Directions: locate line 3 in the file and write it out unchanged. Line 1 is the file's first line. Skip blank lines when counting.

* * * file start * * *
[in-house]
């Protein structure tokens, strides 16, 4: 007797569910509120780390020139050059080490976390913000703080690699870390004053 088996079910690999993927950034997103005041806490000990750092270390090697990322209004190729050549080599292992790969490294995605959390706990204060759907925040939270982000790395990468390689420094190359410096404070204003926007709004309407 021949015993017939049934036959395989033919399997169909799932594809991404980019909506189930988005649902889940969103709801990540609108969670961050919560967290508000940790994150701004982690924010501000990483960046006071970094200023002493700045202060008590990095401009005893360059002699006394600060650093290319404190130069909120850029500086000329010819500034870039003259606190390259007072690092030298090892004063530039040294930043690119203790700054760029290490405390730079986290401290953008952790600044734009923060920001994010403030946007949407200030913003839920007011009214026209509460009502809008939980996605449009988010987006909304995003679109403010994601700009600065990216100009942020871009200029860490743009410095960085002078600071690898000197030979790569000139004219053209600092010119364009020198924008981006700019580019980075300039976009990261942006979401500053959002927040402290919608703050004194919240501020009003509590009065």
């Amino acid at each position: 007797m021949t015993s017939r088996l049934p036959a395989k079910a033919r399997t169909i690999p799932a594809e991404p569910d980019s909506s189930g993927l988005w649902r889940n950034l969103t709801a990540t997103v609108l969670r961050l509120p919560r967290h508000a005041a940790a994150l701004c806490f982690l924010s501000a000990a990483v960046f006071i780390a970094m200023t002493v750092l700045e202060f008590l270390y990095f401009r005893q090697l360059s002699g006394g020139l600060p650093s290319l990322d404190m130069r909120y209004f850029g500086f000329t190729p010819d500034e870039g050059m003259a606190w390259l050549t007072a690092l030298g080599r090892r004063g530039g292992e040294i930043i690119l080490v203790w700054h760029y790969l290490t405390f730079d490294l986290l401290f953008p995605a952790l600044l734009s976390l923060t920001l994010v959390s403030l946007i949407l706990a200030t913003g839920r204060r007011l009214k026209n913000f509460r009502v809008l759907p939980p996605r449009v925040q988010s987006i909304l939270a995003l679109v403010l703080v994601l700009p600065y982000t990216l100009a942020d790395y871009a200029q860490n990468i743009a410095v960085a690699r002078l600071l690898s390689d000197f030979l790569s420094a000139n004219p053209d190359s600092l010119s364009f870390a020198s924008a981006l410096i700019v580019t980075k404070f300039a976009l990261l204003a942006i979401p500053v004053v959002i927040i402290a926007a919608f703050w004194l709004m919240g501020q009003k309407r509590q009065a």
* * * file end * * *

């Amino acid at each position: 007797m021949t015993s017939r088996l049934p036959a395989k079910a033919r399997t169909i690999p799932a594809e991404p569910d980019s909506s189930g993927l988005w649902r889940n950034l969103t709801a990540t997103v609108l969670r961050l509120p919560r967290h508000a005041a940790a994150l701004c806490f982690l924010s501000a000990a990483v960046f006071i780390a970094m200023t002493v750092l700045e202060f008590l270390y990095f401009r005893q090697l360059s002699g006394g020139l600060p650093s290319l990322d404190m130069r909120y209004f850029g500086f000329t190729p010819d500034e870039g050059m003259a606190w390259l050549t007072a690092l030298g080599r090892r004063g530039g292992e040294i930043i690119l080490v203790w700054h760029y790969l290490t405390f730079d490294l986290l401290f953008p995605a952790l600044l734009s976390l923060t920001l994010v959390s403030l946007i949407l706990a200030t913003g839920r204060r007011l009214k026209n913000f509460r009502v809008l759907p939980p996605r449009v925040q988010s987006i909304l939270a995003l679109v403010l703080v994601l700009p600065y982000t990216l100009a942020d790395y871009a200029q860490n990468i743009a410095v960085a690699r002078l600071l690898s390689d000197f030979l790569s420094a000139n004219p053209d190359s600092l010119s364009f870390a020198s924008a981006l410096i700019v580019t980075k404070f300039a976009l990261l204003a942006i979401p500053v004053v959002i927040i402290a926007a919608f703050w004194l709004m919240g501020q009003k309407r509590q009065a």